Celebrating Thanksgiving During A Pandemic

Despite or perhaps because of the long months of isolation this pandemic has put us all through, people are very eager to see their loved ones this year as the holiday season approaches. Right about now, during a normal November, families would be gathering in preparation for a hearty Thanksgiving dinner together. However, as COVID-19 cases rise all over the country, families are coming to terms with the idea they may spend this holiday season as cut off from loved ones as they’ve been since mid-March.

While hospitalizations, deaths and positive test rates rise once again, at the same time, people are requesting time off work or school this week and traveling en masse to spend the upcoming days with family and friends. Even if we avoid another massive uptick in cases next month as a result of these forays, a lot of people are finding creative ways to spend the holidays safely apart instead.

Here are a few ways your family can balance COVID-19 precautions with their usual brand of revelry.

Virtual Thanksgiving

It wouldn’t be a social distance checklist without the acknowledgment that everything is safer over a video calls. Brainstorm ways to make yours as close as possible to your usual Thanksgiving traditions: Share recipes to cook at the same time, try out a new side dish you’ve never had before, make it a competition to see who can create the most unique dessert, or find another interesting way to incorporate how you usually spend time together into this much safer alternative.

Socially Distanced Thanksgiving

If you’re determined to have an in-person celebration, you can stay more compliant with regulations and recommendations by ensuring that everybody stays socially distant at your home. Keep six feet apart and host the gathering outside to best avoid a super-spreader event.

The way you serve food also matters. Perhaps you’re used to having dinner family-style, with loaded platters on the table and everybody taking their fill. All putting hands on the same dishes and silverware is a surefire way to spread COVID-19 if someone in the party is asymptomatic, so it’s best to designate one person to cook, serve and handle food. Using gloves and plastic cutlery will also keep your family safer and make cleanup afterward a breeze.

Support Local Restaurants

All your favorite spots to eat around town have been hit hard by this pandemic, like small businesses in general have since March. This Thanksgiving, support a local restaurant in need and get the added bonus of making the holiday season a little bit easier on yourself.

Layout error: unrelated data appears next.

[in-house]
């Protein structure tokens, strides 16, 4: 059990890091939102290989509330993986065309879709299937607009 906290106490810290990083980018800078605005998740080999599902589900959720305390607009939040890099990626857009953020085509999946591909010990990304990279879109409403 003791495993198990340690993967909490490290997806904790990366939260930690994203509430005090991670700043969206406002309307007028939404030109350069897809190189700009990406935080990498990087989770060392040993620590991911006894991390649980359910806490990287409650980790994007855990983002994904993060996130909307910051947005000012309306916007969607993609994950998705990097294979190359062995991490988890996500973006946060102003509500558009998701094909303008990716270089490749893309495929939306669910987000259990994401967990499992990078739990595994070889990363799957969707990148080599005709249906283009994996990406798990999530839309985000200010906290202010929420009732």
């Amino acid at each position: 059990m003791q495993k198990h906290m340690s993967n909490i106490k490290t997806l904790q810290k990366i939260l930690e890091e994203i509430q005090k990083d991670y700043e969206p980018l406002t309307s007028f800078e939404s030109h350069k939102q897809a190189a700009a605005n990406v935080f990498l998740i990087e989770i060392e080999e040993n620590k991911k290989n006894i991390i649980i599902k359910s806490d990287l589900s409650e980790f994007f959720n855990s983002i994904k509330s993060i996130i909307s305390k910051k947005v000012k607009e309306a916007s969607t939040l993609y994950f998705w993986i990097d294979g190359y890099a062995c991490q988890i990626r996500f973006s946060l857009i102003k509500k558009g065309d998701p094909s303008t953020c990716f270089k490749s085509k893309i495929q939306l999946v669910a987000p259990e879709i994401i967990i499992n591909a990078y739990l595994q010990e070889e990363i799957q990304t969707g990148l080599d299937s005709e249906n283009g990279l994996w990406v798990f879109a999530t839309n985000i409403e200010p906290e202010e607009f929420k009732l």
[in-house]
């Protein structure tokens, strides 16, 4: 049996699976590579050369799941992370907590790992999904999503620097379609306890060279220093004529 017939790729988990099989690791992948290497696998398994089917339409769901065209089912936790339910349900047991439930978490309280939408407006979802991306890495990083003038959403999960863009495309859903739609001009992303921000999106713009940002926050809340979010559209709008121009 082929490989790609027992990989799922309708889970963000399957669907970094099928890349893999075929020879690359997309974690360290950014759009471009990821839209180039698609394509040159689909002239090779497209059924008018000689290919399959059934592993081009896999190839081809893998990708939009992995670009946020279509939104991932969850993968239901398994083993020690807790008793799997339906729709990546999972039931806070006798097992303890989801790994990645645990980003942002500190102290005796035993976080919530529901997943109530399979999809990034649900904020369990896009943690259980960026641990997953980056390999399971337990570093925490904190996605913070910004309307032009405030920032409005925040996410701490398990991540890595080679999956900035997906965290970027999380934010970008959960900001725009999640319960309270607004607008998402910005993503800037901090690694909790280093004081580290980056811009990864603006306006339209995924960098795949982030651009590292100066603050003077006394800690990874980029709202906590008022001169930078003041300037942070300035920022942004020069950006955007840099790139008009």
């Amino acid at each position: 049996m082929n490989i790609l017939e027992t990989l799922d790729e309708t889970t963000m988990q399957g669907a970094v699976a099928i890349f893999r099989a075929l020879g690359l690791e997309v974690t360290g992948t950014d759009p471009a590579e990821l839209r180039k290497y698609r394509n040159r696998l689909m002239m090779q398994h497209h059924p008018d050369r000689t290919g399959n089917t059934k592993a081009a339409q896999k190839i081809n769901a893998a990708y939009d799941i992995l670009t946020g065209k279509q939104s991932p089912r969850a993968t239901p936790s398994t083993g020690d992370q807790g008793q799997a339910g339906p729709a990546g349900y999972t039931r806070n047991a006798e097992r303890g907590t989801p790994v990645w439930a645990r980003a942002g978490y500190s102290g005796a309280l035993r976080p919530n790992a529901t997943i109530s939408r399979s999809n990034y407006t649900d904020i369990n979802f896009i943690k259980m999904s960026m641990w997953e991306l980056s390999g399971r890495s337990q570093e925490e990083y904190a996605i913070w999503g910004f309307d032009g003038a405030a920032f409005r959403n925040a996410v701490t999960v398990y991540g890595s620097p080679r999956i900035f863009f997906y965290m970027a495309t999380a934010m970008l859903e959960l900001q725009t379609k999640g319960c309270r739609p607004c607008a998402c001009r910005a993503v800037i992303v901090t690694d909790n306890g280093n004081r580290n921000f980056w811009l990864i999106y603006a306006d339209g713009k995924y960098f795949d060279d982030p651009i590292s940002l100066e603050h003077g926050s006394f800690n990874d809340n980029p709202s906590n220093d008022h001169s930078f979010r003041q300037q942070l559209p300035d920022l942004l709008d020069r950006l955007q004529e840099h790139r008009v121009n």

A lot of restaurants, aware of the difficult financial bind they’re in, offer Thanksgiving specials for this opportunity. Find free takeout in the area for easy pick-up, and if you and your family live close by each other, you can even order from the same restaurant to get that feeling of sameness you miss out on by being apart.

If you decide to opt for delivery over free takeout, that’s still safer than a buffet-style dinner even if you gather in the yard. Have one person dole out the plates and it’s better than everybody reaching into the middle of the table to serve themselves. If you decide to support local businesses, consider thanking them on your social media so they know that customers appreciate their hard work during this week. User-generated content, or UGC, is word-of-mouth advertising for businesses who could really use the shoutout; you never know, they might offer free desserts or loyalty points for the pleasure of your patronage.

As foodservice workers do their jobs so you can spend much-needed quality time with your family, think about leaving them a hearty tip for their troubles as an added thank-you for making the holiday so great. We’re all struggling through this pandemic together and despite celebrations abounding recently, we can still get this devastating virus under control.

Your favorite restaurants are finding innovative new ways to put Thanksgiving meals on your family’s table. As you and your loved ones develop safer traditions this year, you can still find creative ways to integrate old habits and have a great family dinner to remember.

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